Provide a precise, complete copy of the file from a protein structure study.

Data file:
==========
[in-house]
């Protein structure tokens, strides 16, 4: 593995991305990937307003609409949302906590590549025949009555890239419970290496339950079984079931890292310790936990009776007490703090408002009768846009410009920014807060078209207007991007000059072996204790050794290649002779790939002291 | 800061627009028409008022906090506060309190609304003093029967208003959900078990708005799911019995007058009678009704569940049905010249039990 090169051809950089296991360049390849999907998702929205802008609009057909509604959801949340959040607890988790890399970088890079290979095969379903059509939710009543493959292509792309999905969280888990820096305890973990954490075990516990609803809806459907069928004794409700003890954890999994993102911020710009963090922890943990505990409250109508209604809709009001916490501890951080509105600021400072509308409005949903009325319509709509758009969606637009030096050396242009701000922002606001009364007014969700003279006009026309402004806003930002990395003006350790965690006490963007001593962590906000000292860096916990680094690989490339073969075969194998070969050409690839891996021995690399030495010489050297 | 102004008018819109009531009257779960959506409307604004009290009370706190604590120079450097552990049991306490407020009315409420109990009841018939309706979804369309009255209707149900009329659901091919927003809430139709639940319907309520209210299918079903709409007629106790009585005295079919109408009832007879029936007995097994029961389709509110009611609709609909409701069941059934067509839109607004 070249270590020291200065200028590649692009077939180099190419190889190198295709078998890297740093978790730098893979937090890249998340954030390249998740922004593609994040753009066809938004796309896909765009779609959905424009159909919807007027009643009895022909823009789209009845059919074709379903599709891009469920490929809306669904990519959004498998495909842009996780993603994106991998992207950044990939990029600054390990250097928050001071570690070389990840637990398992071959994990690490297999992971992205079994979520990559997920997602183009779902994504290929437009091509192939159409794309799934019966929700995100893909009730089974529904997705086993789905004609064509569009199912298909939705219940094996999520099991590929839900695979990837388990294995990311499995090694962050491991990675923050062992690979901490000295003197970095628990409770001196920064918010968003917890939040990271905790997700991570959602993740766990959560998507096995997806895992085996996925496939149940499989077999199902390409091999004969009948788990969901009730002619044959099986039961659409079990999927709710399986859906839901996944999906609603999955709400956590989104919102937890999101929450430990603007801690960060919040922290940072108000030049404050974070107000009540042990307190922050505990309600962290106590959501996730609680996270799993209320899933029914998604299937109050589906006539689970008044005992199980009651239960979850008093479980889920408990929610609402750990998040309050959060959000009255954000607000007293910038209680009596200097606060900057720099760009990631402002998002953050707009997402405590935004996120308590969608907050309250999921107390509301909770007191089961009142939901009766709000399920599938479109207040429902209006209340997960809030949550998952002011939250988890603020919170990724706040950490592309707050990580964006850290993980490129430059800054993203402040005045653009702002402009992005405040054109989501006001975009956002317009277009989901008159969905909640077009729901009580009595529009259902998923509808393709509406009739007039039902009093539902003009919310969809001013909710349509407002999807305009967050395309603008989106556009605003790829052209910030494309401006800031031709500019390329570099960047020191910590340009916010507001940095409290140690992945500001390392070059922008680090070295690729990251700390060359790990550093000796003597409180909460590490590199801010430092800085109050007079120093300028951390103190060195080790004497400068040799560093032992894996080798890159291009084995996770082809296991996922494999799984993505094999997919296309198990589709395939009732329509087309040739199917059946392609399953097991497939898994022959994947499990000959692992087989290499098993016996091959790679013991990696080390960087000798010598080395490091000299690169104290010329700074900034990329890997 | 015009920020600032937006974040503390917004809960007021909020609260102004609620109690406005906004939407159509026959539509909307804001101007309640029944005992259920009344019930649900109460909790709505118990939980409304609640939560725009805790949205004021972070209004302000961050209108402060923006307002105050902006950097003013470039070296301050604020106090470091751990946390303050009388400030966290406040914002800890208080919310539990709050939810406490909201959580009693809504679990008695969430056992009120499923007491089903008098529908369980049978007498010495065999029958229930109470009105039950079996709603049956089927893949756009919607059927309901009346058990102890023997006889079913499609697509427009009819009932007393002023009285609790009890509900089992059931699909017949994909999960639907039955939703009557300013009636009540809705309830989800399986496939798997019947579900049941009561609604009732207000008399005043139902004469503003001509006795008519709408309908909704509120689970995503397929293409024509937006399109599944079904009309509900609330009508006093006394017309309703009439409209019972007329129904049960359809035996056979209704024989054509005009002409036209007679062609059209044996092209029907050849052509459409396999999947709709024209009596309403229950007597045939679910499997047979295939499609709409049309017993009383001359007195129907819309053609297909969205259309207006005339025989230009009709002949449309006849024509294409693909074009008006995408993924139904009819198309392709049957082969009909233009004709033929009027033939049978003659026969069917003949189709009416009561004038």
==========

[in-house]
């Protein structure tokens, strides 16, 4: 593995991305990937307003609409949302906590590549025949009555890239419970290496339950079984079931890292310790936990009776007490703090408002009768846009410009920014807060078209207007991007000059072996204790050794290649002779790939002291 | 800061627009028409008022906090506060309190609304003093029967208003959900078990708005799911019995007058009678009704569940049905010249039990 090169051809950089296991360049390849999907998702929205802008609009057909509604959801949340959040607890988790890399970088890079290979095969379903059509939710009543493959292509792309999905969280888990820096305890973990954490075990516990609803809806459907069928004794409700003890954890999994993102911020710009963090922890943990505990409250109508209604809709009001916490501890951080509105600021400072509308409005949903009325319509709509758009969606637009030096050396242009701000922002606001009364007014969700003279006009026309402004806003930002990395003006350790965690006490963007001593962590906000000292860096916990680094690989490339073969075969194998070969050409690839891996021995690399030495010489050297 | 102004008018819109009531009257779960959506409307604004009290009370706190604590120079450097552990049991306490407020009315409420109990009841018939309706979804369309009255209707149900009329659901091919927003809430139709639940319907309520209210299918079903709409007629106790009585005295079919109408009832007879029936007995097994029961389709509110009611609709609909409701069941059934067509839109607004 070249270590020291200065200028590649692009077939180099190419190889190198295709078998890297740093978790730098893979937090890249998340954030390249998740922004593609994040753009066809938004796309896909765009779609959905424009159909919807007027009643009895022909823009789209009845059919074709379903599709891009469920490929809306669904990519959004498998495909842009996780993603994106991998992207950044990939990029600054390990250097928050001071570690070389990840637990398992071959994990690490297999992971992205079994979520990559997920997602183009779902994504290929437009091509192939159409794309799934019966929700995100893909009730089974529904997705086993789905004609064509569009199912298909939705219940094996999520099991590929839900695979990837388990294995990311499995090694962050491991990675923050062992690979901490000295003197970095628990409770001196920064918010968003917890939040990271905790997700991570959602993740766990959560998507096995997806895992085996996925496939149940499989077999199902390409091999004969009948788990969901009730002619044959099986039961659409079990999927709710399986859906839901996944999906609603999955709400956590989104919102937890999101929450430990603007801690960060919040922290940072108000030049404050974070107000009540042990307190922050505990309600962290106590959501996730609680996270799993209320899933029914998604299937109050589906006539689970008044005992199980009651239960979850008093479980889920408990929610609402750990998040309050959060959000009255954000607000007293910038209680009596200097606060900057720099760009990631402002998002953050707009997402405590935004996120308590969608907050309250999921107390509301909770007191089961009142939901009766709000399920599938479109207040429902209006209340997960809030949550998952002011939250988890603020919170990724706040950490592309707050990580964006850290993980490129430059800054993203402040005045653009702002402009992005405040054109989501006001975009956002317009277009989901008159969905909640077009729901009580009595529009259902998923509808393709509406009739007039039902009093539902003009919310969809001013909710349509407002999807305009967050395309603008989106556009605003790829052209910030494309401006800031031709500019390329570099960047020191910590340009916010507001940095409290140690992945500001390392070059922008680090070295690729990251700390060359790990550093000796003597409180909460590490590199801010430092800085109050007079120093300028951390103190060195080790004497400068040799560093032992894996080798890159291009084995996770082809296991996922494999799984993505094999997919296309198990589709395939009732329509087309040739199917059946392609399953097991497939898994022959994947499990000959692992087989290499098993016996091959790679013991990696080390960087000798010598080395490091000299690169104290010329700074900034990329890997 | 015009920020600032937006974040503390917004809960007021909020609260102004609620109690406005906004939407159509026959539509909307804001101007309640029944005992259920009344019930649900109460909790709505118990939980409304609640939560725009805790949205004021972070209004302000961050209108402060923006307002105050902006950097003013470039070296301050604020106090470091751990946390303050009388400030966290406040914002800890208080919310539990709050939810406490909201959580009693809504679990008695969430056992009120499923007491089903008098529908369980049978007498010495065999029958229930109470009105039950079996709603049956089927893949756009919607059927309901009346058990102890023997006889079913499609697509427009009819009932007393002023009285609790009890509900089992059931699909017949994909999960639907039955939703009557300013009636009540809705309830989800399986496939798997019947579900049941009561609604009732207000008399005043139902004469503003001509006795008519709408309908909704509120689970995503397929293409024509937006399109599944079904009309509900609330009508006093006394017309309703009439409209019972007329129904049960359809035996056979209704024989054509005009002409036209007679062609059209044996092209029907050849052509459409396999999947709709024209009596309403229950007597045939679910499997047979295939499609709409049309017993009383001359007195129907819309053609297909969205259309207006005339025989230009009709002949449309006849024509294409693909074009008006995408993924139904009819198309392709049957082969009909233009004709033929009027033939049978003659026969069917003949189709009416009561004038």